Excel does not render correctly CSV files created by redirecting the standard output of PowerShell or the Command Prompt

You have a PowerShell script that prints a Comma Separated Value file (csv file). For example:

Write-Output "L0,L1,L2,L3,L4,Sizes"
Write-Output "A,AA,AAA,AAAA,AAAAA,10"
Write-Output "B,BB,BBB,BBBB,BBBBB,10"
Write-Output "C,CC,CCC,CCCC,CCCCC,10"
Write-Output "D,DD,DDD,DDDD,DDDDD,10"

It is common to print the output of the script directly to the console, so we can debug the script while we work on it. Once the script is ready, we can simply redirect the output into a file, like this:

.\Make-Csv.ps1 > .\Book5.csv

Bad news! When you open the csv file using Excel, the file is not displayed correctly. Each row is displayed in a single column, the whole line in one cell. You would expect that each row is split on every comma and displayed in multiple columns. The reason is that the file has been encoded using USC-2 Little Endian encoding. Why does Excel do this? Who knows! But there are two solutions for this problem.

The first solution is to add Write-Output "sep=," at the beginning of the script.

The second solution is to encode the file using UTF-8 encoding. For example:

.\Make-Csv.ps1 | Out-File .\Book6.csv -Encoding utf8

The second option requires more work, but it has an advantage. Avoiding the line that contains the sep=, string, makes the csv file compatible with more tools. For example, Power BI does not ignore the sep=, row as Excel does, so omitting the line is a better option if you will use both tools!

How to insert or delete items from a DynamoDB table using Node.js

To get started with DynamoDb, follow these steps:


If you are here, you probably have little experience working with DynamoDB. Be aware that DynamoDB is designed for highly scalable storage requirements, and not for traditional SQL queries or tables with low volume of data.

Maybe this is obvious for you, but here is an example of an issue I faced when I started designing application with DynamoDB:

Every column you use in a query must be a partition key or an index. Indexes require additional read capacity units and write capacity units. For example, adding a small index with 5 read capacity units and 5 write capacity units is estimated to cost you USD$2.91 a month.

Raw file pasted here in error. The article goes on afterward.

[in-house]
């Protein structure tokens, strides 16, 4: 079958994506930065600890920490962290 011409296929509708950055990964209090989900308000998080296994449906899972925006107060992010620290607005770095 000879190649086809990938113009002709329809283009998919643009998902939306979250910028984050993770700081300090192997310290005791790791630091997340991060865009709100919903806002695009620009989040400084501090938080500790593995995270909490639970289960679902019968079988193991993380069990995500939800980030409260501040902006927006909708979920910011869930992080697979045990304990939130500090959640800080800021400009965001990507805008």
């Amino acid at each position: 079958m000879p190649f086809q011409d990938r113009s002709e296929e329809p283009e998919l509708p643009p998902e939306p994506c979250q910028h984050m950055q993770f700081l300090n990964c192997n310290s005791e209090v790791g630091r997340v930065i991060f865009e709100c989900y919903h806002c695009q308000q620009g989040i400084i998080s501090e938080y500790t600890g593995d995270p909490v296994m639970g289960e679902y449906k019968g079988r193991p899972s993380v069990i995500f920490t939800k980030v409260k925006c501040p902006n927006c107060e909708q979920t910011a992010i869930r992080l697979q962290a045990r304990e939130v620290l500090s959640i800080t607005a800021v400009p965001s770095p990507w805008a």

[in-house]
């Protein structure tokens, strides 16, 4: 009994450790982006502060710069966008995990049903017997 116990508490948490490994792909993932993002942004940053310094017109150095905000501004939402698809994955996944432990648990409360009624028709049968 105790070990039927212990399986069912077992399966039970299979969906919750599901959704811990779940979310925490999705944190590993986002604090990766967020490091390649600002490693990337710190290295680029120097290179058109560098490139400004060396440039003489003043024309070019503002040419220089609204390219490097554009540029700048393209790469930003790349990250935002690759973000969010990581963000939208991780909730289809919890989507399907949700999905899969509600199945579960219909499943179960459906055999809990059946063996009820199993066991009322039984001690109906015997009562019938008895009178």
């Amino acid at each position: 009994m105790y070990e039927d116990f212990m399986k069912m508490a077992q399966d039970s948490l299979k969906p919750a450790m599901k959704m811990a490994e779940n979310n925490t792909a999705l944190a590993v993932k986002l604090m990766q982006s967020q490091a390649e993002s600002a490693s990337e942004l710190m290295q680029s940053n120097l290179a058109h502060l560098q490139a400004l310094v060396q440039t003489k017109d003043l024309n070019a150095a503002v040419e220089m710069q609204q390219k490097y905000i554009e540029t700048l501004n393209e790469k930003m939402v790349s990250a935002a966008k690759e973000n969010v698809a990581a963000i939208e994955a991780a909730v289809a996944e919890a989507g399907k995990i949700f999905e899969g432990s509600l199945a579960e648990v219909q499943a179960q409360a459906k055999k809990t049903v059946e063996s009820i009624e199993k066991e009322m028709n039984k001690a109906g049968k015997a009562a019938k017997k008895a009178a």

If you want to write a query equivalent to SELECT * FROM MyTable WHERE Tag = 'Foo' AND Month = 1 AND User = 'Bill' using DynamoDB, where Tag, Month and User are not the primary key, then you will need to set three additional indexes.

You get the idea. If you have not changed you mind, continue reading to get started.

Create a DynamoDB table

First, create a DynamoDB table at https://us-west-2.console.aws.amazon.com/dynamodb . Put attention in the region where you create your database, it is in the URL. In this example, the region is us-west-2.

Create an IAM user

Then, create an IAM user at https://console.aws.amazon.com/iam/home . For simplicity, select the AmazonDynamoDBFullAccess policy. Later you can restrict the permissions of the user. Once the user is created, take note of the Access key ID and the Secret access key.

Install NPM aws-sdk package

Open a terminal/console, and install the AWS Javascript SDK:

npm install aws-sdk --save

Copy-paste Node.js examples

There are two options for Javascript developers: DynamoDB and DocumentClient. The first option has more advance features, but the second one is easier to use because it automatically does some work for you.

Using DynamoDB API

Here is an example using AWS.DynamoDB. Notice how you have to add extra information about data types, and convert all the properties into string values.

Don’t forget to replace the region, the access key ID and the access key ID when copy-pasting the example into a Javascript file.

Using DocumentClient API

Here is an example using AWS.DynamoDB.DocumentClient. Notice there is no need to marshal the primary key or properties: